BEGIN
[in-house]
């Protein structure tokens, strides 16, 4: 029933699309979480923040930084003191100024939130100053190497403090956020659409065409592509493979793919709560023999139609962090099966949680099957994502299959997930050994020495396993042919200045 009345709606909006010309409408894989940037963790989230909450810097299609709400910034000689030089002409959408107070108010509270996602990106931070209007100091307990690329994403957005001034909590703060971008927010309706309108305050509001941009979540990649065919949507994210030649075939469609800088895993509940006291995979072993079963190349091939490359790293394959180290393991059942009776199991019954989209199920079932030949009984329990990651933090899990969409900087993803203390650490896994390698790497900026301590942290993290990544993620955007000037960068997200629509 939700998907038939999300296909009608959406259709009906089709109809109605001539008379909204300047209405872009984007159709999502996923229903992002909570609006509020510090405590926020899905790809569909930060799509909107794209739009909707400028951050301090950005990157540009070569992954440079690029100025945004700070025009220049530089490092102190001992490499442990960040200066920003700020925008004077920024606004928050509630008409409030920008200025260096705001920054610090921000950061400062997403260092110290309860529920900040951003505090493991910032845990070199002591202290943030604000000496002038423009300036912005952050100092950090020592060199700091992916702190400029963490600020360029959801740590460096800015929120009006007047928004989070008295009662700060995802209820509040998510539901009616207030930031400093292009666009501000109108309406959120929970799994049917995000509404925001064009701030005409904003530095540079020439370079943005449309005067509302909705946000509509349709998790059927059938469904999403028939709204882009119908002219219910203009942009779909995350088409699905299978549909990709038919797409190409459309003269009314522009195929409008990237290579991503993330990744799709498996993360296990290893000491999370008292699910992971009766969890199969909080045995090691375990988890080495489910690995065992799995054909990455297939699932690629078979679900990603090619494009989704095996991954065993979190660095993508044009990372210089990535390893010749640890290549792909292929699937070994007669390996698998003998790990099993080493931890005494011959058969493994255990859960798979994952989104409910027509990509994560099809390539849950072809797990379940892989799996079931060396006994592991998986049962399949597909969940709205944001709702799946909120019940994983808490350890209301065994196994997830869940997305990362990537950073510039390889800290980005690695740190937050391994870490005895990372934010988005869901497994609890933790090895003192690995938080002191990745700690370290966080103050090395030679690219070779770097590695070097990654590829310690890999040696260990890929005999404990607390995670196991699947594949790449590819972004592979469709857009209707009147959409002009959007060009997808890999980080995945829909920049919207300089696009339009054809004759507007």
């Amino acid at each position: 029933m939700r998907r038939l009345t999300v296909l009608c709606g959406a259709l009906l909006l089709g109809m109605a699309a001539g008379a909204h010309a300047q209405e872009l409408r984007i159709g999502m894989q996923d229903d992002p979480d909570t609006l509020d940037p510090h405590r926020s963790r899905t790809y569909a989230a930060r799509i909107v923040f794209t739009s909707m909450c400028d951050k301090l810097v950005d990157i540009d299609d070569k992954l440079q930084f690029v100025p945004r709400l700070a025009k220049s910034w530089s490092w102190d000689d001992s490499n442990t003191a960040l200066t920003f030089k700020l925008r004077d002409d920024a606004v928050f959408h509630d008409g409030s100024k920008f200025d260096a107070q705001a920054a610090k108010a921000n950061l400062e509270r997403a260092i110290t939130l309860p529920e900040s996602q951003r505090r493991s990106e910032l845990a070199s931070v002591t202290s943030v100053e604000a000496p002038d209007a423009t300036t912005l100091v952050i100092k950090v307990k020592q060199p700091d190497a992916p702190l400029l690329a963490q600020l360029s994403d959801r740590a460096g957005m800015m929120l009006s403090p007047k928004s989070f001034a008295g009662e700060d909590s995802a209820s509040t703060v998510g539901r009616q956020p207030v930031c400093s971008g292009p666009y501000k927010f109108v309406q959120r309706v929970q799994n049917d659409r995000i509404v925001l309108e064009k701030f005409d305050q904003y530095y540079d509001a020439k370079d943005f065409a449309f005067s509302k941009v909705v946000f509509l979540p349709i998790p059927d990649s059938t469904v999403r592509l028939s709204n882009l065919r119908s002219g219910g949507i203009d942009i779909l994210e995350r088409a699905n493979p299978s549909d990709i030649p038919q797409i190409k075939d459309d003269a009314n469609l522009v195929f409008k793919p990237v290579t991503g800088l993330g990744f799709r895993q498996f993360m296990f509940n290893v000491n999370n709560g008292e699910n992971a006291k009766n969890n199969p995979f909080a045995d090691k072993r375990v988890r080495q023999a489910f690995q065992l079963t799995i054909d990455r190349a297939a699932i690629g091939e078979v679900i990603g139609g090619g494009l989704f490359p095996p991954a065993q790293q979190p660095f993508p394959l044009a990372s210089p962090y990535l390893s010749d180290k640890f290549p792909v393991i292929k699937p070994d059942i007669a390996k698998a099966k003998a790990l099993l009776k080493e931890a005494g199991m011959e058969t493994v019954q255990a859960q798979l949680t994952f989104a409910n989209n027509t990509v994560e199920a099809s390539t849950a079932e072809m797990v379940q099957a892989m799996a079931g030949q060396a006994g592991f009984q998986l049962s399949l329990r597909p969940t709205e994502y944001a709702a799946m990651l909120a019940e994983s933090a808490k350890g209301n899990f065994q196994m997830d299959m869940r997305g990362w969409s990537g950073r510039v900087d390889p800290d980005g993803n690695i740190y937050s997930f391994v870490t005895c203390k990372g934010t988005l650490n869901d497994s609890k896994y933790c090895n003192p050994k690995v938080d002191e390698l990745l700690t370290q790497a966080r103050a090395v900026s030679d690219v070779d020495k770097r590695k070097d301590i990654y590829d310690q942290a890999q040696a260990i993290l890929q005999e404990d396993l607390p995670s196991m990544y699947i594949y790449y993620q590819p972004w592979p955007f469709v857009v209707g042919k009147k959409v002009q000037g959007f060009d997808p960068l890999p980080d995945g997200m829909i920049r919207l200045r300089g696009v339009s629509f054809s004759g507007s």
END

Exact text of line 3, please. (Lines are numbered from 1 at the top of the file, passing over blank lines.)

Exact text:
């Amino acid at each position: 029933m939700r998907r038939l009345t999300v296909l009608c709606g959406a259709l009906l909006l089709g109809m109605a699309a001539g008379a909204h010309a300047q209405e872009l409408r984007i159709g999502m894989q996923d229903d992002p979480d909570t609006l509020d940037p510090h405590r926020s963790r899905t790809y569909a989230a930060r799509i909107v923040f794209t739009s909707m909450c400028d951050k301090l810097v950005d990157i540009d299609d070569k992954l440079q930084f690029v100025p945004r709400l700070a025009k220049s910034w530089s490092w102190d000689d001992s490499n442990t003191a960040l200066t920003f030089k700020l925008r004077d002409d920024a606004v928050f959408h509630d008409g409030s100024k920008f200025d260096a107070q705001a920054a610090k108010a921000n950061l400062e509270r997403a260092i110290t939130l309860p529920e900040s996602q951003r505090r493991s990106e910032l845990a070199s931070v002591t202290s943030v100053e604000a000496p002038d209007a423009t300036t912005l100091v952050i100092k950090v307990k020592q060199p700091d190497a992916p702190l400029l690329a963490q600020l360029s994403d959801r740590a460096g957005m800015m929120l009006s403090p007047k928004s989070f001034a008295g009662e700060d909590s995802a209820s509040t703060v998510g539901r009616q956020p207030v930031c400093s971008g292009p666009y501000k927010f109108v309406q959120r309706v929970q799994n049917d659409r995000i509404v925001l309108e064009k701030f005409d305050q904003y530095y540079d509001a020439k370079d943005f065409a449309f005067s509302k941009v909705v946000f509509l979540p349709i998790p059927d990649s059938t469904v999403r592509l028939s709204n882009l065919r119908s002219g219910g949507i203009d942009i779909l994210e995350r088409a699905n493979p299978s549909d990709i030649p038919q797409i190409k075939d459309d003269a009314n469609l522009v195929f409008k793919p990237v290579t991503g800088l993330g990744f799709r895993q498996f993360m296990f509940n290893v000491n999370n709560g008292e699910n992971a006291k009766n969890n199969p995979f909080a045995d090691k072993r375990v988890r080495q023999a489910f690995q065992l079963t799995i054909d990455r190349a297939a699932i690629g091939e078979v679900i990603g139609g090619g494009l989704f490359p095996p991954a065993q790293q979190p660095f993508p394959l044009a990372s210089p962090y990535l390893s010749d180290k640890f290549p792909v393991i292929k699937p070994d059942i007669a390996k698998a099966k003998a790990l099993l009776k080493e931890a005494g199991m011959e058969t493994v019954q255990a859960q798979l949680t994952f989104a409910n989209n027509t990509v994560e199920a099809s390539t849950a079932e072809m797990v379940q099957a892989m799996a079931g030949q060396a006994g592991f009984q998986l049962s399949l329990r597909p969940t709205e994502y944001a709702a799946m990651l909120a019940e994983s933090a808490k350890g209301n899990f065994q196994m997830d299959m869940r997305g990362w969409s990537g950073r510039v900087d390889p800290d980005g993803n690695i740190y937050s997930f391994v870490t005895c203390k990372g934010t988005l650490n869901d497994s609890k896994y933790c090895n003192p050994k690995v938080d002191e390698l990745l700690t370290q790497a966080r103050a090395v900026s030679d690219v070779d020495k770097r590695k070097d301590i990654y590829d310690q942290a890999q040696a260990i993290l890929q005999e404990d396993l607390p995670s196991m990544y699947i594949y790449y993620q590819p972004w592979p955007f469709v857009v209707g042919k009147k959409v002009q000037g959007f060009d997808p960068l890999p980080d995945g997200m829909i920049r919207l200045r300089g696009v339009s629509f054809s004759g507007s």